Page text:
Hartford Mired In Office Vacancies While Other Cities Make Gains
By KENNETH R. GOSSELIN
January 16, 2012
Downtowns in Providence, Springfield and other New England cities gained traction last year in their assault on office vacancies left over from the recession, as employers cautiously began leasing space in greater numbers.
But downtown Hartford is still waiting on the sidelines — and prospects for 2012 are few.
A new report from the commercial real estate services firm CBRE-New England showed vacancy rates in all office space in downtown remained stuck at more than 30 percent in 2011 for the second year in a row, meaning that nearly one-third — or 2.4 million square feet — of the available space was empty. In the broader region of Hartford and the surrounding suburbs, overall vacancy rates hovered near 22 percent for a second year.
Experts say that Greater Hartford will have a tougher time digging out because it is much more dependent on big corporate employers such as Aetna, Cigna and Travelers that own the buildings they occupy. It will take them time to move back into available space in those buildings before they consider leasing space elsewhere and become comfortable that the economic recovery is gaining momentum.
"We don't have as much diversification in our office market as other cities," said Edward Guay, economist at Wintonbury Risk Management in Bloomfield. "In other cities, smaller businesses take up small bits of space and it starts to add up."
Guay said that small and mid-size leases — 50,000 square feet or less — are being signed in Greater Hartford, but the deals aren't yet helping to chip away at vacancy rates because other tenants still are downsizing and shedding space.
CBRE noted that 10 companies expanded last year in Greater Hartford, signing leases for prime office space ranging in size from 6,500 square feet to 29,000 square feet. That helped to partly offset the downsizings, but tenants still gave up more space last year than they leased anew.
The area's office market has long suffered from a lack of relocations — especially to the city — leading to intense competition among landlords for tenants already in the market. The dynamic has made it difficult to bring down vacancies, even in good economic times.
Office vacancy is a key barometer of the health of an area's economy. An office market is considered robust if vacancy is in the low teens. When the rate falls below 10 percent, the area is ripe for new construction.
John M. McCormick, CBRE executive vice president and office market expert, said he believes that some of the area's large employers might now be nearly ready to consider leasing more space.
"We do feel very bullish that several have backfilled their owner-occupied campuses and could be very active prospects for the market in 2012," McCormick said. He declined to name specific companies.
But McCormick said that he still expects tenants to give up 200,000 square feet of space more than they lease in 2012 — half in downtown Hartford, half in the surrounding suburbs.
Nationally, according to the real estate tracking firm Reis, office vacancy rates were 17.3 percent at the end of last year, down slightly from a year earlier.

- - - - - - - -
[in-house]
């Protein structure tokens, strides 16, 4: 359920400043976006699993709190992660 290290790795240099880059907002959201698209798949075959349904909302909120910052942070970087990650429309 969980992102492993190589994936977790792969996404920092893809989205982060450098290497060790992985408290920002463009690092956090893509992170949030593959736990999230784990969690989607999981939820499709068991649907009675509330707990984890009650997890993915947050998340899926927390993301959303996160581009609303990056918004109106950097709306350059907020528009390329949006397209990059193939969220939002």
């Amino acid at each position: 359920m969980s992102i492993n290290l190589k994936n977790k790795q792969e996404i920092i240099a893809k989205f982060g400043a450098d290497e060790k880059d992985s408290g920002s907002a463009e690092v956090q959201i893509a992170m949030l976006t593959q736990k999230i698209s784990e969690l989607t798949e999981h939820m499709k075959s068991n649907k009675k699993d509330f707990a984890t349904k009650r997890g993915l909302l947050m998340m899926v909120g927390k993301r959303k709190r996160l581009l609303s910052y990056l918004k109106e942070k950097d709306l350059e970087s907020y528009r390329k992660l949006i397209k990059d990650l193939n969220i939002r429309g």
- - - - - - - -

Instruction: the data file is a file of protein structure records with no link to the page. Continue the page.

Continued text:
At the end of last year, Providence — a city of comparable size to Hartford — had its office vacancy drop to 16 percent from 18.9 percent a year earlier, the lowest level since 2008, according to CBRE. Springfield's progress was slower, dipping just below 13 percent, just slightly lower than 2010.
Other Connecticut Cities
Elsewhere in Connecticut, downtown New Haven, which didn't have a major jump in vacancy in the last recession, still had its numbers drop to 10.9 percent, from 13.7 percent. New Haven, bolstered by Yale, also is seeing increased leasing from tech firms.
The challenge for downtown Hartford is certainly daunting. Two buildings — 777 Main St., the former Bank of America building, and the two-towered Connecticut River Plaza — are empty, totaling 830,000 square feet of office space, or one-third of all vacant space.
The Bank of America building, owned by Michael Grunberg, is for sale or lease and could possibly be used for housing. The new owners of Connecticut River Plaza, FBE Limited and Cammeby's International, are sinking $8.5 million into renovations at the complex in hopes of attracting tenants.
The vacancy numbers tell only a part of the leasing story, however, especially in downtown Hartford. Several buildings, including CityPlace, the tallest building in the city, are nearly fully leased. CityPlace is seen as such an attractive property that it quickly went under contract after it was put up for sale this summer.
The city of Hartford hopes to attract businesses to the central business district and elsewhere by lowering commercial property taxes through the combination of a drop in property values and the elimination of a tax surcharge. Tax bills on prime properties could decline by 5 percent to 30 percent.
Average asking rents in downtown Hartford stood at $19.92 a square foot at the end of 2011, compared with $20.26 a year earlier, CBRE said.
McCormick said he expects an increase in large blocks of space coming onto the market this year, putting pressure on landlords to offer increasingly competitive rent and concession packages. The area remains firmly a tenant's market.
"Moving forward, if landlords want to be successful, they will need to cater to both the large and the small employer," McCormick said. "Most of the 2012 leasing activity will be relocations within the market, with the potential for suburban tenants to relocate to Hartford."
Reprinted with permission of the Hartford Courant.
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